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Table of Contents

  1. Patching an Array
  2. Patching a Hash

Monkey patching: why Ruby is the best for prototyping and one-off scripts

Programming

September 09, 2022

In Ruby, ‘monkey patching’ lets you extend a class definition (with e.g. new methods) at runtime, for any class, even built-ins like Integer and Object. This gives you an incredible amount of flexibility, especially when you’re writing a one-off script, just working in a REPL, or prototyping something. Here’s two such ‘monkey patches’ I used today that prompted me to write this post.

Patching an Array

Let’s say you’re working with long arrays in a REPL, such as:

arr = (1..10_000).to_a

Every time an array like that prints, it’ll take a bit of time and scroll the whole screen. I’d like to get a preview of what’s in the array, like the first six elements. But I don’t want to type arr[..5] every time, something like arr.head would be nicer. Ruby doesn’t have a head method on arrays, but we can define it on the built-in Array class:

class Array
    def head
        self[..5]
    end
end

That class definition doesn’t re-define Array, it just extends the existing definition. And now we can use it:

[1,2,3,4,5,6,7,8].head
# => [1, 2, 3, 4, 5, 6]
arr.head
# => [1, 2, 3, 4, 5, 6]

Patching a Hash

Another example - I have a hash that uses symbols as its keys, like this:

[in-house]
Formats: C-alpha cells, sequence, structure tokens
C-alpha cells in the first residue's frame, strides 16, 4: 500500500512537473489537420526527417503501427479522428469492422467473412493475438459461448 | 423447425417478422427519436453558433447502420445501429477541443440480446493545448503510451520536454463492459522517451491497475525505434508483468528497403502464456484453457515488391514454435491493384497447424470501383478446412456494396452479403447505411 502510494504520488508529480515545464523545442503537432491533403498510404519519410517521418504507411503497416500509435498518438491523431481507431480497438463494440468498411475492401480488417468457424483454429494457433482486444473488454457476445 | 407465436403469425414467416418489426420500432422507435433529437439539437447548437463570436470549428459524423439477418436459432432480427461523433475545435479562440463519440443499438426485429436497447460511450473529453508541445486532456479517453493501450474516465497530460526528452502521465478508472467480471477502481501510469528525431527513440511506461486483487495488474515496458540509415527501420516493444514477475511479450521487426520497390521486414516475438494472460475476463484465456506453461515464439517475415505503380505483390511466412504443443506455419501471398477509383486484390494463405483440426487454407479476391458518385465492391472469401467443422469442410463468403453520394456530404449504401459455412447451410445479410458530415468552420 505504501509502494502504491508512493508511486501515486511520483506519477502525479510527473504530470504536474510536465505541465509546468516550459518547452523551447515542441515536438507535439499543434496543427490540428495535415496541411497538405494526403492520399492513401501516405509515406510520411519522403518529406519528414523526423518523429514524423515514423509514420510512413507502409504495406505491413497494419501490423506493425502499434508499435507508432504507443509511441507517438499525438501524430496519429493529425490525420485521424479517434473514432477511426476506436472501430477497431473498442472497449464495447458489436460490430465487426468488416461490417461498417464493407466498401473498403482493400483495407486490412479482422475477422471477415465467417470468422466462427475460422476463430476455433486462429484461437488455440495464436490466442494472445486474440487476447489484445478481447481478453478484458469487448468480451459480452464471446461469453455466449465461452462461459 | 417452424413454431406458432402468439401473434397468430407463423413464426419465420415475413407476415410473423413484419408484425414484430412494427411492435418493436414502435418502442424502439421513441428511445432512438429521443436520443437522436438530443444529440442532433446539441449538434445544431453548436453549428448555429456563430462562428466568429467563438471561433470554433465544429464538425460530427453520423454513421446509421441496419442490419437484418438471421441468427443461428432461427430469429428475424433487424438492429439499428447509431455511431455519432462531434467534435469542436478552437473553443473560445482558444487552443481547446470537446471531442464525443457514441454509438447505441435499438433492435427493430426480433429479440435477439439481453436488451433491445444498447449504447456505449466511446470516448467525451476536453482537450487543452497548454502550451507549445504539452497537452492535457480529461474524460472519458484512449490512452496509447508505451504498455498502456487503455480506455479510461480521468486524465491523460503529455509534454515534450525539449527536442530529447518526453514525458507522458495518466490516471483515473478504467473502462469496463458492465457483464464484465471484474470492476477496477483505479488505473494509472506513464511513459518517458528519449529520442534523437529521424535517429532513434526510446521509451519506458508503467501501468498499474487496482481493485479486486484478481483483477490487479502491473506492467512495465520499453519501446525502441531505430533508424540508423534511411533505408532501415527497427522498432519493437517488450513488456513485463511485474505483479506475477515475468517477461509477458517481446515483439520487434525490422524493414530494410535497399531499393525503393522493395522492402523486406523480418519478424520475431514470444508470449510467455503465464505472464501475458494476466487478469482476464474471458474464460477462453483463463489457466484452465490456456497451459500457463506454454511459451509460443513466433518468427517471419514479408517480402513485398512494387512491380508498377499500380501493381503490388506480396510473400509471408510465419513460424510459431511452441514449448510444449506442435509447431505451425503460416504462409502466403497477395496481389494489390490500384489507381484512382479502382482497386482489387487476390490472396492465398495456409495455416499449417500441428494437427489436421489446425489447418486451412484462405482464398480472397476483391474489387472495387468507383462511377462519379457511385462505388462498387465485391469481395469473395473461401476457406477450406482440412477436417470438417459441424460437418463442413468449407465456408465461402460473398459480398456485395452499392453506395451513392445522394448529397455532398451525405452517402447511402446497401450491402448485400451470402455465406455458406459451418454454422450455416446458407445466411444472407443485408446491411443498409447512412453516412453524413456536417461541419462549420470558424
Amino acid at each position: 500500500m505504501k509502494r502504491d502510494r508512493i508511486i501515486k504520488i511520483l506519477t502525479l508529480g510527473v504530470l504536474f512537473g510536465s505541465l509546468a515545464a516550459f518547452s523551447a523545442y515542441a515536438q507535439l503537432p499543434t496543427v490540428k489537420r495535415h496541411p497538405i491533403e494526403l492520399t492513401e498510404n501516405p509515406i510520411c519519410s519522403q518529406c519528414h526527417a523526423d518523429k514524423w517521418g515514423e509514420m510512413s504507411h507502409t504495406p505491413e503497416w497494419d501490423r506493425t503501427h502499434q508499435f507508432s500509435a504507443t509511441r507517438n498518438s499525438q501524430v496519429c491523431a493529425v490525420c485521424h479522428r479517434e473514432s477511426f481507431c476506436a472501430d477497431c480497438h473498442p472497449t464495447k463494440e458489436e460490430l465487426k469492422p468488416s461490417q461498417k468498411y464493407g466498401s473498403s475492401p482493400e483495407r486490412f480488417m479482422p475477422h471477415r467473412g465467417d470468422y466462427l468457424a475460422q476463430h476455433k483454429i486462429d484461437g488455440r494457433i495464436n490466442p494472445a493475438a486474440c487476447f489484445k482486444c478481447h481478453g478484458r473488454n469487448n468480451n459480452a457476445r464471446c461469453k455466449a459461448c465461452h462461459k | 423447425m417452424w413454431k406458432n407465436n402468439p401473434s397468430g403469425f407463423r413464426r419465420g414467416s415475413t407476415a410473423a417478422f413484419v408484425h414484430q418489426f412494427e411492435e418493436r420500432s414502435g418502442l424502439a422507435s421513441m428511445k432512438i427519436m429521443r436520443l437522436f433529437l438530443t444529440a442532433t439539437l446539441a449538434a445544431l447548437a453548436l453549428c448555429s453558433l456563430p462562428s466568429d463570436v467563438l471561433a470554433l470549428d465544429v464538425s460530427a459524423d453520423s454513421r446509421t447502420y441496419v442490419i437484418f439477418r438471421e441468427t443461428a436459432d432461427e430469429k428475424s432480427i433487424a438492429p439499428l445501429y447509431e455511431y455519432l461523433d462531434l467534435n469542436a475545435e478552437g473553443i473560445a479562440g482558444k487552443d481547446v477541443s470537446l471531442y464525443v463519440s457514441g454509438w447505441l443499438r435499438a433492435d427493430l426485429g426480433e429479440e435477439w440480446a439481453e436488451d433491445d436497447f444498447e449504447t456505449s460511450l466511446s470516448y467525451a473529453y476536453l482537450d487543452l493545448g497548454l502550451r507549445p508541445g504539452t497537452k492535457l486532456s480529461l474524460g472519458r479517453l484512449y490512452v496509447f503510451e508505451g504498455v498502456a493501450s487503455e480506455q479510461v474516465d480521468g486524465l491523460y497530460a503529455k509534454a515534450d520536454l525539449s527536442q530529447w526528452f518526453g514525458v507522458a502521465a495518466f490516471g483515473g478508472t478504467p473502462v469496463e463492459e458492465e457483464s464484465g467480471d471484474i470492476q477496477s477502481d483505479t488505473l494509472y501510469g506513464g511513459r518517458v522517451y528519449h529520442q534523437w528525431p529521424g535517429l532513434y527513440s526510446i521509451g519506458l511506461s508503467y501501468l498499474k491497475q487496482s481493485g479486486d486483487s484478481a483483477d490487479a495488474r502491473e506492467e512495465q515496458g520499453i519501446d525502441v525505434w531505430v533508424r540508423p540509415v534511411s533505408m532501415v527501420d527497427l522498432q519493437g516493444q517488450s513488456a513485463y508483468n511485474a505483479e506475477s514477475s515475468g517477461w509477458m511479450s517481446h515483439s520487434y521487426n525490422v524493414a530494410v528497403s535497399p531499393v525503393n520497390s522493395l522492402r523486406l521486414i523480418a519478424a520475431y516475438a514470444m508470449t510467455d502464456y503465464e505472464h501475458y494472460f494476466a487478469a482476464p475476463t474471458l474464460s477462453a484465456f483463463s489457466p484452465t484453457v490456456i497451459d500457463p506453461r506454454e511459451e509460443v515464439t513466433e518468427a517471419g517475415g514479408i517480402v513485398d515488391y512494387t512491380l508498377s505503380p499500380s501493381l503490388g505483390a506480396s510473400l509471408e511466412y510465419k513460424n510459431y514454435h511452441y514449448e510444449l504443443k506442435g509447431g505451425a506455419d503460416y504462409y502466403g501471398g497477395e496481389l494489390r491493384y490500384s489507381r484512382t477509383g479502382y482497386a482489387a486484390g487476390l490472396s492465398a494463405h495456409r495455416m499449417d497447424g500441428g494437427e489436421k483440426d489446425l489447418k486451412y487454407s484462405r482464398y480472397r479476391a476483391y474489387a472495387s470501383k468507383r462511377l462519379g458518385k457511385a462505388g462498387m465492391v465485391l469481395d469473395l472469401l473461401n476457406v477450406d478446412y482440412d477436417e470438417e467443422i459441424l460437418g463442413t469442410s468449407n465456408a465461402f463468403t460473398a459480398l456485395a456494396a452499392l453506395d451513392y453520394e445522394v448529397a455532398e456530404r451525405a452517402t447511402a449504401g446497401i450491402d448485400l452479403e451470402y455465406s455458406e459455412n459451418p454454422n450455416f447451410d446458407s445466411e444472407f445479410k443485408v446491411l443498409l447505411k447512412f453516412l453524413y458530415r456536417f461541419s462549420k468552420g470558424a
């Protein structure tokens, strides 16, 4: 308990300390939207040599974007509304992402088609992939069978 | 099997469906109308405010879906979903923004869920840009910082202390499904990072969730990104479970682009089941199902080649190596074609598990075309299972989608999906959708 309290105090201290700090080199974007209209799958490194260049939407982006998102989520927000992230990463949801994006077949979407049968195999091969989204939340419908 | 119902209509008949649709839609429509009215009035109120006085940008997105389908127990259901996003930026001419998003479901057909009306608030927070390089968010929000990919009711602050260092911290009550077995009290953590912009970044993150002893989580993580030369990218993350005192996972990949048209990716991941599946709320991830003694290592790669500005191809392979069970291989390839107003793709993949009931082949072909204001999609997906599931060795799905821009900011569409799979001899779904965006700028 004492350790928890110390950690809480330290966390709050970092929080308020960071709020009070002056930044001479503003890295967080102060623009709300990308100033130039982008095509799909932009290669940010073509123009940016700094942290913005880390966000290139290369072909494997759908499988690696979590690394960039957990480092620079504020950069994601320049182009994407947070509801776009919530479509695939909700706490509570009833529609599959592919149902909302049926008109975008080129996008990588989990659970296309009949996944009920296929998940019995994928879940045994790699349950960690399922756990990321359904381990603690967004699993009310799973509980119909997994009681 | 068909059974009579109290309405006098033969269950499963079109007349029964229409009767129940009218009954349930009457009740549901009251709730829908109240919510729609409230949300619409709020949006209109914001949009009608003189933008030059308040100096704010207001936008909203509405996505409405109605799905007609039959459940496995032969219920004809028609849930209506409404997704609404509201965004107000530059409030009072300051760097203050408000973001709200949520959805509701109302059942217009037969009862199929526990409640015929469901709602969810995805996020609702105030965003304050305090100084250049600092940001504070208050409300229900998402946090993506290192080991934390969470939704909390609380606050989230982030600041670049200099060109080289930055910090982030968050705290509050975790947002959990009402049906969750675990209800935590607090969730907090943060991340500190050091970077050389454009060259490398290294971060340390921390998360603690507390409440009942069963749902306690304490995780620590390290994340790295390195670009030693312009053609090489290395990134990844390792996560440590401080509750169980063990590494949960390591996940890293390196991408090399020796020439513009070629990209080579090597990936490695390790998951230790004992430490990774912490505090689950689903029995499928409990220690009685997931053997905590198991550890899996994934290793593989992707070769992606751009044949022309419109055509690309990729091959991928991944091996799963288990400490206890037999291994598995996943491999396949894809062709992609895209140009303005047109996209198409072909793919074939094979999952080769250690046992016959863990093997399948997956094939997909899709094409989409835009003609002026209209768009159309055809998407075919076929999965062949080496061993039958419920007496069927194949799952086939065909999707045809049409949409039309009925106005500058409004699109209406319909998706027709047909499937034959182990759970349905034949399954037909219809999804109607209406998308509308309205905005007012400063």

h = {a: 1, b: 2, c: 3}

Typing h[:a] every time is a bit cumbersome, it would be nicer to do something like h.a. Calling h.a raises a NoMethodError, so we can use Ruby’s method_missing, which is called every time a method is called that doesn’t exist:

class Hash
    def method_missing meth, *args, **kwargs
        return self[meth] if self.has_key? meth
        raise NoMethodError.new("no method #{meth} on hash")
    end
end

And now we can use it:

h.a
# => 1
h.b
# => 2

So there you have it: in my opinion, this amount of flexibility makes Ruby one of the best languages for single-use scripts and prototypes. Should you use something like this in production code? I’d say no, unless it’s a very specific use case and you document it thoroughly. But for things like interactive work in a REPL, I don’t think there’s a better language.